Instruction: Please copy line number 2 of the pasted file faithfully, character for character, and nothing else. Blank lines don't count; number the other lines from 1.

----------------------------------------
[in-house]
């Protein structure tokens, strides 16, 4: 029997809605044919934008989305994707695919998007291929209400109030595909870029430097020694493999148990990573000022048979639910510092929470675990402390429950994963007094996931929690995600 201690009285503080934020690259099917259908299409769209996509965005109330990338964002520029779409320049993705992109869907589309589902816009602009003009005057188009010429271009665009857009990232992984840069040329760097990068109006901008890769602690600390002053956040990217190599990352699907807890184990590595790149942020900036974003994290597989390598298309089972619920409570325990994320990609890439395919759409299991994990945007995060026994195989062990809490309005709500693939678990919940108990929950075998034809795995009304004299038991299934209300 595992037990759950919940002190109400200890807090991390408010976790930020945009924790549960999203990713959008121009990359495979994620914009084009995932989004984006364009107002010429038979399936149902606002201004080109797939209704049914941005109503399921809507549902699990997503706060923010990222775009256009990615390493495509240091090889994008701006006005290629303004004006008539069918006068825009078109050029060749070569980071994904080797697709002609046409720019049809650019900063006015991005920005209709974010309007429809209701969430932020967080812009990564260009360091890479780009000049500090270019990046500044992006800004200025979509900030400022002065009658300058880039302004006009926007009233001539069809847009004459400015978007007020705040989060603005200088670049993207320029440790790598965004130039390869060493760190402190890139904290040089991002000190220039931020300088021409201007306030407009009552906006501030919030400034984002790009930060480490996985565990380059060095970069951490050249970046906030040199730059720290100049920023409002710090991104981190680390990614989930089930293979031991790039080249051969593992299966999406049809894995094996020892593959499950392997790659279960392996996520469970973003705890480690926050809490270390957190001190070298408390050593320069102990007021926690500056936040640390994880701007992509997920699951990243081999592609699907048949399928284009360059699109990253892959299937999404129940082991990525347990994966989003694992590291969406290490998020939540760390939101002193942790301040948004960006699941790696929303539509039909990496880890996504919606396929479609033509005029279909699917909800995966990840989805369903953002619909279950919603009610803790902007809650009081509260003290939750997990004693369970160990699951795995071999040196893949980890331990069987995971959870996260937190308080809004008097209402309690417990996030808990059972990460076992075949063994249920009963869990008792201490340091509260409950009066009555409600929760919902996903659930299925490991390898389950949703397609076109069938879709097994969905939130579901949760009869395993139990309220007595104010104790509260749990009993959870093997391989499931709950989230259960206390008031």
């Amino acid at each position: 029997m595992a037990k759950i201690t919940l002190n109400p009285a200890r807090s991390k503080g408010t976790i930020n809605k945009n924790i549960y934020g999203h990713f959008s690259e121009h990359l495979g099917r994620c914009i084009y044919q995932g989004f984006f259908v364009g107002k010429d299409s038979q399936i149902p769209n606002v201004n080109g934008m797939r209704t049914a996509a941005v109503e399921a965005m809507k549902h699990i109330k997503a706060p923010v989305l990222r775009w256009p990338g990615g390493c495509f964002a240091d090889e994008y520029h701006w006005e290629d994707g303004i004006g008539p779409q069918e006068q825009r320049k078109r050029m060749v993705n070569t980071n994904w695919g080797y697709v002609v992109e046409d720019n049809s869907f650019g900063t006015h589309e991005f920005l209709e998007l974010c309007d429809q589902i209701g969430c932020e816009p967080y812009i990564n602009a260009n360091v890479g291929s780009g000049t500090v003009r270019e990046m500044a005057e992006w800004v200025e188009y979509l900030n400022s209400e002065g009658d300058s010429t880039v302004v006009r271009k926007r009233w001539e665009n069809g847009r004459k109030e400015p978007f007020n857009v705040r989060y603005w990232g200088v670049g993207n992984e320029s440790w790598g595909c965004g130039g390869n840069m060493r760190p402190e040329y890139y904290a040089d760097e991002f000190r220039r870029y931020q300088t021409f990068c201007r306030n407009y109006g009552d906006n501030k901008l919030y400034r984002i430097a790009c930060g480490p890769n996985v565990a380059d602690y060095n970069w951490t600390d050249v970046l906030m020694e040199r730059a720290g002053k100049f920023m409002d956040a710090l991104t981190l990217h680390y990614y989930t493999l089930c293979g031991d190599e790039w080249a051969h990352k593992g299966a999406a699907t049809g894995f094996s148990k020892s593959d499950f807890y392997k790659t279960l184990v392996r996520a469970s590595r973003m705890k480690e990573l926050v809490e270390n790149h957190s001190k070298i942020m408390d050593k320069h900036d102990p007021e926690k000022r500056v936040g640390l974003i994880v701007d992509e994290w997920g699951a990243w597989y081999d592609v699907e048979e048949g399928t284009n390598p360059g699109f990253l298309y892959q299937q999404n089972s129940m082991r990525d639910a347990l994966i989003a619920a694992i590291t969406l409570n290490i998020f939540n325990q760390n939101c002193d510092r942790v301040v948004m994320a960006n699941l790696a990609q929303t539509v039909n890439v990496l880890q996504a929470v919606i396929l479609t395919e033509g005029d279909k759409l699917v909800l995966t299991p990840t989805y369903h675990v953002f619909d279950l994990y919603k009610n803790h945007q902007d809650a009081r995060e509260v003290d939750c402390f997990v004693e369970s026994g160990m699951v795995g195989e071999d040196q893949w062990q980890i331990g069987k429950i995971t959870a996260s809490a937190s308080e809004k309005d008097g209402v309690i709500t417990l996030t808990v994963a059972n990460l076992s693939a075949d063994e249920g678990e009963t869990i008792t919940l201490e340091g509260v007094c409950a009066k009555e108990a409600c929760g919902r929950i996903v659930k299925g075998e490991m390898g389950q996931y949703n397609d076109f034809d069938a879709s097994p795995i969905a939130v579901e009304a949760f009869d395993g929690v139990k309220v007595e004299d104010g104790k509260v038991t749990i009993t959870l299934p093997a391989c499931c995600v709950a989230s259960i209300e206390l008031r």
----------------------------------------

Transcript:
């Protein structure tokens, strides 16, 4: 029997809605044919934008989305994707695919998007291929209400109030595909870029430097020694493999148990990573000022048979639910510092929470675990402390429950994963007094996931929690995600 201690009285503080934020690259099917259908299409769209996509965005109330990338964002520029779409320049993705992109869907589309589902816009602009003009005057188009010429271009665009857009990232992984840069040329760097990068109006901008890769602690600390002053956040990217190599990352699907807890184990590595790149942020900036974003994290597989390598298309089972619920409570325990994320990609890439395919759409299991994990945007995060026994195989062990809490309005709500693939678990919940108990929950075998034809795995009304004299038991299934209300 595992037990759950919940002190109400200890807090991390408010976790930020945009924790549960999203990713959008121009990359495979994620914009084009995932989004984006364009107002010429038979399936149902606002201004080109797939209704049914941005109503399921809507549902699990997503706060923010990222775009256009990615390493495509240091090889994008701006006005290629303004004006008539069918006068825009078109050029060749070569980071994904080797697709002609046409720019049809650019900063006015991005920005209709974010309007429809209701969430932020967080812009990564260009360091890479780009000049500090270019990046500044992006800004200025979509900030400022002065009658300058880039302004006009926007009233001539069809847009004459400015978007007020705040989060603005200088670049993207320029440790790598965004130039390869060493760190402190890139904290040089991002000190220039931020300088021409201007306030407009009552906006501030919030400034984002790009930060480490996985565990380059060095970069951490050249970046906030040199730059720290100049920023409002710090991104981190680390990614989930089930293979031991790039080249051969593992299966999406049809894995094996020892593959499950392997790659279960392996996520469970973003705890480690926050809490270390957190001190070298408390050593320069102990007021926690500056936040640390994880701007992509997920699951990243081999592609699907048949399928284009360059699109990253892959299937999404129940082991990525347990994966989003694992590291969406290490998020939540760390939101002193942790301040948004960006699941790696929303539509039909990496880890996504919606396929479609033509005029279909699917909800995966990840989805369903953002619909279950919603009610803790902007809650009081509260003290939750997990004693369970160990699951795995071999040196893949980890331990069987995971959870996260937190308080809004008097209402309690417990996030808990059972990460076992075949063994249920009963869990008792201490340091509260409950009066009555409600929760919902996903659930299925490991390898389950949703397609076109069938879709097994969905939130579901949760009869395993139990309220007595104010104790509260749990009993959870093997391989499931709950989230259960206390008031």